Relation between EPS adherence, viscoelastic properties, and MBR operation: Biofouling study with QCM-D.
ABSTRACT Membrane fouling is one of the main constraints of the wide use of membrane bioreactor (MBR) technology. The biomass in MBR systems includes extracellular polymeric substances (EPS), metabolic products of active microbial secretion that adversely affect the membrane performance. Solids retention time (SRT) in the MBR is one of the most important parameters affecting membrane fouling in MBR systems, where fouling is minimized at optimal SRT. Among the operating parameters in MBR systems, SRT is known to strongly influence the ratio of proteins to polysaccharides in the EPS matrix. In this study, we have direct evidence for changes in EPS adherence and viscoelastic properties due to changes in the sludge removal rate that strongly correlate with the membrane fouling rate and EPS composition. EPS were extracted from a UF membrane in a hybrid growth MBR operated at sludge removal rates of 59, 35.4, 17.7, and 5.9 L day(-1) (corresponding SRT of 3, 5, 10, and 30 days, respectively). The EPS adherence and adsorption kinetics were carried out in a quartz crystal microbalance with dissipation monitoring (QCM-D) technology in several adsorption measurements to a gold sensor coated with Polyvinylidene Fluoride (PVDF). EPS adsorption to the sensor surface is characterized by a decrease of the oscillation frequency and an increase in the dissipation energy of the sensor during parallel flow of aqueous media, supplemented with EPS, above the sensor surface. The results from these experiments were further modeled using the Voigt based model, in which the thickness, shear modulus, and shear viscosity values of the adsorbed EPS layers on the PVDF crystal were calculated. The observations in the QCM-D suggested that the elevated fouling of the UF membrane is due to higher adherence of the EPS as well as reduction in viscosity and elasticity of the EPS adsorbed layer and elevation of the EPS fluidity. These results corroborate with confocal laser scanning microscopy (CLSM) image analysis showing thicker EPS in close proximity to the membrane surface operated at reactor conditions which induced more fouling at elevated sludge removal rates.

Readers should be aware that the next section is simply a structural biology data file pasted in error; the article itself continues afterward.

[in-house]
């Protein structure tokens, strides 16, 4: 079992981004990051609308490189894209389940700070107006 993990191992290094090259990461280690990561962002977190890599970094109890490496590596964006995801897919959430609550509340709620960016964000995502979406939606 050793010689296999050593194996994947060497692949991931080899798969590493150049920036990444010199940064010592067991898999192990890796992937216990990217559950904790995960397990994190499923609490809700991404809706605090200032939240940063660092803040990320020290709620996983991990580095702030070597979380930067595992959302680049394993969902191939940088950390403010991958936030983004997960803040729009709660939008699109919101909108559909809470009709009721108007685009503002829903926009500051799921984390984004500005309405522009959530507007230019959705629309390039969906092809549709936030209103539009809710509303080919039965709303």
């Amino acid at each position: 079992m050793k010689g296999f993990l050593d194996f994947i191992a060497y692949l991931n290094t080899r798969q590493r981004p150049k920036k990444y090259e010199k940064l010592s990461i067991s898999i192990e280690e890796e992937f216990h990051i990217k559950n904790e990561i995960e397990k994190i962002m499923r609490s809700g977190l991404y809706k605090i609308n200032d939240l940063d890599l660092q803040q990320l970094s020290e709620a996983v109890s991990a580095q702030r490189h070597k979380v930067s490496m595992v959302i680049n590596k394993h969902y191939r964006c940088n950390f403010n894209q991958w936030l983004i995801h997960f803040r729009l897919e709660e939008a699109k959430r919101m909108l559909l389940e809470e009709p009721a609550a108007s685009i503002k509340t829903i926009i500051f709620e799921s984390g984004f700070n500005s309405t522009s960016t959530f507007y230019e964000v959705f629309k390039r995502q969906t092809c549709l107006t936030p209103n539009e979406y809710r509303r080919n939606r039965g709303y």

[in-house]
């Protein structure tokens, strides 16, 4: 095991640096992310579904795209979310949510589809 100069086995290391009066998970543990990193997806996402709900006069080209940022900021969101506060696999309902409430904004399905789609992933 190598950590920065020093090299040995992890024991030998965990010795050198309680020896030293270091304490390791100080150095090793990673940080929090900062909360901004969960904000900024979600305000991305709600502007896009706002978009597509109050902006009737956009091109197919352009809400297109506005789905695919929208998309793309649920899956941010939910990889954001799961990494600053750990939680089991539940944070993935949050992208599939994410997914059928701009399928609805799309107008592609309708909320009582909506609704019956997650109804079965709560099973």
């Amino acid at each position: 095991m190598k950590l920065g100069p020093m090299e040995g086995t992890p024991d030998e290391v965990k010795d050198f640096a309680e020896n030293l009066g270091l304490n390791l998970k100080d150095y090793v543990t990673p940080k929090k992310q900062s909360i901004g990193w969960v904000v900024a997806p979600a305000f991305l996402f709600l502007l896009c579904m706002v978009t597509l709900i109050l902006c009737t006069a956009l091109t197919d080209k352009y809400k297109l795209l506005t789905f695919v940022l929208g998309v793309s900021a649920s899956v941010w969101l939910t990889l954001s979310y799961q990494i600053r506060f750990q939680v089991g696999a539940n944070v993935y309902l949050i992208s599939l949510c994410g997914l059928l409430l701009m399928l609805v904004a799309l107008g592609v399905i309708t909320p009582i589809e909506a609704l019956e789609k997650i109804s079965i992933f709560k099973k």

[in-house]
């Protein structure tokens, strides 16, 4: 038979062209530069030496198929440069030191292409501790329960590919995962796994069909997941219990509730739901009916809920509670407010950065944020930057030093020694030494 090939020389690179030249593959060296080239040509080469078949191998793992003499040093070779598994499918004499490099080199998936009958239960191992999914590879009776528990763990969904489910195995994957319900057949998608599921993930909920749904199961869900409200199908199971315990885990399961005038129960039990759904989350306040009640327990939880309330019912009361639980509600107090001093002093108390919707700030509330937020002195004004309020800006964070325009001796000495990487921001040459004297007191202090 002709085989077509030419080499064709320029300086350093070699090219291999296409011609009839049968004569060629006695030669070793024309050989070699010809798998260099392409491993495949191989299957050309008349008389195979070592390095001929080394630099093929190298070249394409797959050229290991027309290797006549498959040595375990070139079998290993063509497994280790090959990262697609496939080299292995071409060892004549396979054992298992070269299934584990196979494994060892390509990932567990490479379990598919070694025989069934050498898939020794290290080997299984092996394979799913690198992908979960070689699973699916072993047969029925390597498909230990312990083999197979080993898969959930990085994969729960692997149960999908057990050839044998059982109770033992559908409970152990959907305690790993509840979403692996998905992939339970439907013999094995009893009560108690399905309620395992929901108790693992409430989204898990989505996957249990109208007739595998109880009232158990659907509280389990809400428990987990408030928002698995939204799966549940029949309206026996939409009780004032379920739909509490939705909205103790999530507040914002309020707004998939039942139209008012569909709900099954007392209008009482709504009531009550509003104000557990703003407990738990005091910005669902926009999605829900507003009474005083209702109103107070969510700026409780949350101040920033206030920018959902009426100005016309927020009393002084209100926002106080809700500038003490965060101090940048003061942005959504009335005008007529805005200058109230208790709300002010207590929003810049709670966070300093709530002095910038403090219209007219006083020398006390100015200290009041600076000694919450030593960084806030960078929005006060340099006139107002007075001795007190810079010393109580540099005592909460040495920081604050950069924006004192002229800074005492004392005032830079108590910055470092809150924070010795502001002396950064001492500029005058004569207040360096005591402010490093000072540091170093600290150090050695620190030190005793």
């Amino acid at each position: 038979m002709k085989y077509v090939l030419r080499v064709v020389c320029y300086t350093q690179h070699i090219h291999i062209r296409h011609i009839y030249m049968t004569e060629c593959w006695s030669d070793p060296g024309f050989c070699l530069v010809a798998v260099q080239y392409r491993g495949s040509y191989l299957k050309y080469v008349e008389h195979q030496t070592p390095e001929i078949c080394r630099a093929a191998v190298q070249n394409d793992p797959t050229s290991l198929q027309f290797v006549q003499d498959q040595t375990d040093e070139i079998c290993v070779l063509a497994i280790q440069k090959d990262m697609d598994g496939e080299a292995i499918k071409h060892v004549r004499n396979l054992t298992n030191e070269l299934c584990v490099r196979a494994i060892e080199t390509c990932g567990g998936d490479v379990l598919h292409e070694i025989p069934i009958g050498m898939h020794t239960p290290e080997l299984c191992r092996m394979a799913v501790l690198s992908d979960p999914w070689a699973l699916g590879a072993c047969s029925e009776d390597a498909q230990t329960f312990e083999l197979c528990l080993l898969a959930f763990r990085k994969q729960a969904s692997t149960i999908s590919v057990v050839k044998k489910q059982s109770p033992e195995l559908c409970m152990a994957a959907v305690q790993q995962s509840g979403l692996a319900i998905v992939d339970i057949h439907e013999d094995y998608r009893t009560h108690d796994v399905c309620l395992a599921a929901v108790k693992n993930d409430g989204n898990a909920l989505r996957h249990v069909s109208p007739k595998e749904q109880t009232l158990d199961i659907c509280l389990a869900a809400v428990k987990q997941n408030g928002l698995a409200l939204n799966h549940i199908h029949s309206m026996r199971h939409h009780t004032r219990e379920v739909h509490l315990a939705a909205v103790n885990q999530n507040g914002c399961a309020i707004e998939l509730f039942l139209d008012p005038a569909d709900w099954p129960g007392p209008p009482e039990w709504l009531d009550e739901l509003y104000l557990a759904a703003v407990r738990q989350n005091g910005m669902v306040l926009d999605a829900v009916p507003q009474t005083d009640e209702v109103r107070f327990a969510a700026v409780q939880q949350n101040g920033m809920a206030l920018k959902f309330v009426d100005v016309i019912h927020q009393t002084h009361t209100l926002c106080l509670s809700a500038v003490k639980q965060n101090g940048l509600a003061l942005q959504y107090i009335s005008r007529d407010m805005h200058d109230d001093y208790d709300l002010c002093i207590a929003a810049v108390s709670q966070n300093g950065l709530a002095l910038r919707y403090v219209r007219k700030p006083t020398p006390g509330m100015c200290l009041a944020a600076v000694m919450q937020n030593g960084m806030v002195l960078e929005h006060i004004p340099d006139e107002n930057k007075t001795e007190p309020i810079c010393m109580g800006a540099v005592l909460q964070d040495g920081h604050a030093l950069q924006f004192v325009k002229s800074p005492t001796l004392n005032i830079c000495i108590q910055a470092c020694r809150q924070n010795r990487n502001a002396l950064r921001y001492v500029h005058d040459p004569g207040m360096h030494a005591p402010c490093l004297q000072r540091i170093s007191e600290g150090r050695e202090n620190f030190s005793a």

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ABSTRACT: Microbial effects are believed to be a major contributor to membrane fouling in drinking water treatment. Sodium hypochlorite (NaClO) is commonly applied in membrane cleaning, but its potential use as a pretreatment for controlling operational fouling has received little attention. In this study, the effect of adding a continuous low dose of NaClO (1 mg/l as active Cl) in combination with alum, before ultrafiltration, was compared with only alum as pretreatment. The results showed that the addition of NaClO substantially reduced membrane fouling both in terms of the rate of TMP development and the properties of the membrane cake layer. Although the size of nano-scale primary coagulant flocs changed little by the addition of NaClO, the cake layer on the membrane had a greater porosity and a substantially reduced thickness. NaClO was found to inactivate bacteria in the influent flow, which reduced both microbial proliferation and the production of proteins and polysaccharides in the cake layer and contributed significantly to improving the overall ultrafiltration performance. NaClO dosing had no adverse impact on the formation of currently regulated disinfection by-product compounds (THMs and HAAs).Scientific reports. 01/2014; 4:6513.